Looking at my life, 27 years later, these are the things I would have wanted myself to consider at 18. God willing, I still have a lot of life in front of me. So, I’ll work to implement these things now.

What advice would you like to have given to 18 year old you?

The Time Is Short

What I mean, brothers and sisters, is that the time is short. From now on those who have wives should live as if they do not; 30 those who mourn, as if they did not; those who are happy, as if they were not; those who buy something, as if it were not theirs to keep; 31 those who use the things of the world, as if not engrossed in them. For this world in its present form is passing away (1 Cor. 7:29-31).

The Time Is Short

No matter how much we know that it is true, it is hard for us to grasp that life will not stay the same. Our minds and hearts get used to a particular situation, and it is easy to think that it will go on and on.

We all had certain expectations about this year. For many students, this was their senior year. They were expecting to finish out their school year, spend time with their friends, have graduation parties, and so on. Now, that all seems unlikely.

Recently, I talked to someone who moved here to take a job in our tourism industry. They are now laid off and no longer have the health insurance that this job provided for them. This year turned out very differently than they expected.

Looking forward to this summer, we made plans. I planned to go to our denomination’s General Assembly. That is now canceled. Will we have summer camps? It is hard to say. This summer may be much different than any of us planned.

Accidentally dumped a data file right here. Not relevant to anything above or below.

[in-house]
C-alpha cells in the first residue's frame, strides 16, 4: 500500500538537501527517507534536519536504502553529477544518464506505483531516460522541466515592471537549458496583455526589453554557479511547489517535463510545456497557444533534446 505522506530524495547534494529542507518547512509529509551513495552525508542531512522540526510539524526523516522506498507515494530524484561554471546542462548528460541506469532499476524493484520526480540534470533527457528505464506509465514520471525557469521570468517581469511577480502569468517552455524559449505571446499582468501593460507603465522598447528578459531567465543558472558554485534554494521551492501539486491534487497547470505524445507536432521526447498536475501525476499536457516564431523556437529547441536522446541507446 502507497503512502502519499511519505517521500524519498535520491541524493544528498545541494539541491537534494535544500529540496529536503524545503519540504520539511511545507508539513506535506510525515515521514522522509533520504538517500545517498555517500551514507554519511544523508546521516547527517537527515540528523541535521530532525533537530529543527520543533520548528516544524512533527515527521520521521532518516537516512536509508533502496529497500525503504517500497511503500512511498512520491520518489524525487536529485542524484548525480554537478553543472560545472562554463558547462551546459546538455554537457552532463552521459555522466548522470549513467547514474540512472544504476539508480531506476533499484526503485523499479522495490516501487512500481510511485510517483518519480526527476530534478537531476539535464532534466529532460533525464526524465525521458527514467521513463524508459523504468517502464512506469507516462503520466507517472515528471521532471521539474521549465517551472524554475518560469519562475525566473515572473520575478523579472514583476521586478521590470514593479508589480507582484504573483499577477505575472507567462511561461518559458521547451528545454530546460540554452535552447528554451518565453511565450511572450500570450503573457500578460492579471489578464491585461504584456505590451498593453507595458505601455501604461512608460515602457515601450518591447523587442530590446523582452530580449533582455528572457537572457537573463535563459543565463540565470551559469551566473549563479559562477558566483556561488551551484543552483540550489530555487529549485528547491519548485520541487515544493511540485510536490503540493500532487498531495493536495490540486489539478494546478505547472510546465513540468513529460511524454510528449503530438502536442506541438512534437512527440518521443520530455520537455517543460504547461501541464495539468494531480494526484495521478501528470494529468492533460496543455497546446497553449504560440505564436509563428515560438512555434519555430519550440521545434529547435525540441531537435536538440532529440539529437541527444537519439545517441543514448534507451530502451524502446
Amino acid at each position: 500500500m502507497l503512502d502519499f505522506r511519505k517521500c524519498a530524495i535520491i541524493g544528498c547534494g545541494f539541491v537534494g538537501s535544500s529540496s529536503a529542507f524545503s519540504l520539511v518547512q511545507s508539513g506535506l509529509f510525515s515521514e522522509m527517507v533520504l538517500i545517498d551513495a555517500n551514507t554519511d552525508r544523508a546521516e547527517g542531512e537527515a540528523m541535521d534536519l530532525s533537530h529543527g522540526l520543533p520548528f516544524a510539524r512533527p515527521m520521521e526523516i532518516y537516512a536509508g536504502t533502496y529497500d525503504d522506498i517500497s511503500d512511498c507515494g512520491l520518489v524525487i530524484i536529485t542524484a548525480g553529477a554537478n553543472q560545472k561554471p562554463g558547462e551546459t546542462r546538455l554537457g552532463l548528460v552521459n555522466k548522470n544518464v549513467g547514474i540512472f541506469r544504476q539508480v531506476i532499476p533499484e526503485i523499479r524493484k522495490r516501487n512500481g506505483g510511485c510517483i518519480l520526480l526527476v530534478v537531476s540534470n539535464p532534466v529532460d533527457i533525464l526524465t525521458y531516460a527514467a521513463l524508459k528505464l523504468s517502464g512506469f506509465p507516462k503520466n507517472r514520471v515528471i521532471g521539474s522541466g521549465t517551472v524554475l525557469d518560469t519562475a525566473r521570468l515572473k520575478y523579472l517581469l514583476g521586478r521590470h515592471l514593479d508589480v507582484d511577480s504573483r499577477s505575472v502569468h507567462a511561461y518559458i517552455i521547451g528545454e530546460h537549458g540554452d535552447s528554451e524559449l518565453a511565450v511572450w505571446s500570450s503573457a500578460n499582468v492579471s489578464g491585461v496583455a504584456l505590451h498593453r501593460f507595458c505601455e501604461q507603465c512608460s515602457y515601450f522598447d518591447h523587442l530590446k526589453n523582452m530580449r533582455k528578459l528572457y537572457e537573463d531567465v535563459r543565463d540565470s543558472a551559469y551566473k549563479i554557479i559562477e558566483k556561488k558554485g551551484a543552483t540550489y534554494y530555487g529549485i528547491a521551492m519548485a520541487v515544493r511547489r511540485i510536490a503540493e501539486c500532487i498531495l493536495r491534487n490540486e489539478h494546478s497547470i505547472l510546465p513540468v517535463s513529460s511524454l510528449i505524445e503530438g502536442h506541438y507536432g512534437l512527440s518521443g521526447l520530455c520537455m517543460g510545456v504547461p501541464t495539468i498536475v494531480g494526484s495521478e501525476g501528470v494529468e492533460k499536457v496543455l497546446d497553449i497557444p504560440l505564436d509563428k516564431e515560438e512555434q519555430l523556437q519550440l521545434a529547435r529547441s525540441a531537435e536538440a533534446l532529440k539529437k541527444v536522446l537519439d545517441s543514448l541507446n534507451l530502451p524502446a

When bad things start piling up, it’s easy to go in the other direction. We start to think that the bad things will just keep coming. But that isn’t true, either. The sun will shine again, even if it rains for weeks on end.

That’s what this passage reminds us to consider. Life has its up and downs, and these are constantly changing.

The Apostle Paul uses two phrases to explain this. The first is, “the time is short.” We can think of this phrase in a couple of different ways. On the one hand, this is the time between Christ’s first and second coming. Though it may seem long at times, it is short relative to the life of the world. Jesus came once, and Jesus will come again. We should be ready.

The time is also short in relationship to our time in this world. Each one of us had our entrance, and each one of us has our exit. It’s not very long, 70 years, or 80, if we have the strength. Either way, it’s like the flowers of the field that bloom one day and die the next.

We can also think of it in terms of the various seasons of life. My oldest daughter is now 17. Next year, she’ll be graduating from high school. I’m acutely aware of how short a time we have with our children in our household.

What does Paul mean? Maybe he means all of these things. Either way, the time is short, and this is always worth keeping in mind.

The other phrase that he uses is “the world in its present form is passing away.” There is a recognition that the world is changing. Summer gives way to fall, and fall gives way to winter.